Stop-motion artwork is tricky. We accept it for some settings, like the children’s entertainment in?Shaun of the Sheep?or in some cases, the work of Matt Stone and Trey Parker. But in the case of Charlie Kaufman’s adaptation of his own stage work,?Anomalisa, the method proves effective for conveying the mundane, miserable life of Michael Stone, a customer service expert spending a lonely weekend in a Cincinnati hotel.
Stone, played by David Thewlis, has a rather bland life, spent mostly away from his wife and son. One of the few “bumps” on his path is an old flame named Bella who he tries unsuccessfully to connect with in the hotel; the subsequent letdown from his failure to feel or experience anything leads him to a younger fan, Lisa Hesselman (Jennifer Jason Leigh). What is striking about the film is that everyone appears the same to Stone (their faces are all the same model), except for Lisa. Can she help him feel something or be truly alive?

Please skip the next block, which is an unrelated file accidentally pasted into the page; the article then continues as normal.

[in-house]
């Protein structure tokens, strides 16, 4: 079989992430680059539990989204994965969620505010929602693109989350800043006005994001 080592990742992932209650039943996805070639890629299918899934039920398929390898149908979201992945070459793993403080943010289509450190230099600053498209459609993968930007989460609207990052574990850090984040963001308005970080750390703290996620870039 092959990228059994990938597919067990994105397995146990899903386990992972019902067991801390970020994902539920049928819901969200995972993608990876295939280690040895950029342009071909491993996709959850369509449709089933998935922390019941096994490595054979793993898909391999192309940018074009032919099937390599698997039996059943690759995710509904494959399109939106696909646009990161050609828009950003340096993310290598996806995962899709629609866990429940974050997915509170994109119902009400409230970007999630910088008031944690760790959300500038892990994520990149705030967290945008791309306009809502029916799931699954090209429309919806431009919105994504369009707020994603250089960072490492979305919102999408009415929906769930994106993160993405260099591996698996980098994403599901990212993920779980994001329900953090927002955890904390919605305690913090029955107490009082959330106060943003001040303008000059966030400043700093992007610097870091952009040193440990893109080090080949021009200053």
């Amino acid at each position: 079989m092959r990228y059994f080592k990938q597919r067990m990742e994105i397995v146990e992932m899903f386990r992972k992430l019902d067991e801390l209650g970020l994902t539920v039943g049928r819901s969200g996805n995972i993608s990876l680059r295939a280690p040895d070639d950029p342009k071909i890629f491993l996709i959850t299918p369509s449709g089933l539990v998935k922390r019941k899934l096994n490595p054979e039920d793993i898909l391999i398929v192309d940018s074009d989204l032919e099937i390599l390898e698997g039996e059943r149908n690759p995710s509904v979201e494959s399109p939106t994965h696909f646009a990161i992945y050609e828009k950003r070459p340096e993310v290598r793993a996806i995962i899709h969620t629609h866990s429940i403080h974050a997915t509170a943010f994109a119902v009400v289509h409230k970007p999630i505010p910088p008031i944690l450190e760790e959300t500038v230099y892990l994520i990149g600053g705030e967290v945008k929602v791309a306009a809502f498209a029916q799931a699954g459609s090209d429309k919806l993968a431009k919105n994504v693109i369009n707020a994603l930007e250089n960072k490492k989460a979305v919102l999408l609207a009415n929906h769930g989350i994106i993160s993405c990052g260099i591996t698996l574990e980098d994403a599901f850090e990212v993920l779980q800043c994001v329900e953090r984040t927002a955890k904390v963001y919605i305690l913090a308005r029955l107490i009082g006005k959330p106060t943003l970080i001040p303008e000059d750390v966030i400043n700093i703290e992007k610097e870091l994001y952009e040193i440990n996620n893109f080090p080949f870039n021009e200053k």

On the Blu-ray special features, audiences can investigate the way that the figures were formed and characterized, as well as how they get… intimate. The sounds of the film also get a special look for those who are into the score and mood of a film. But seriously, the animation is what captures you, and holds on tight. Unfortunately, it left me with little hope for what could be – as Stone is left alone, even when he’s reunited with his family. Still, it’s Kauffman, and inventive, sad, and poignant are usually what we get.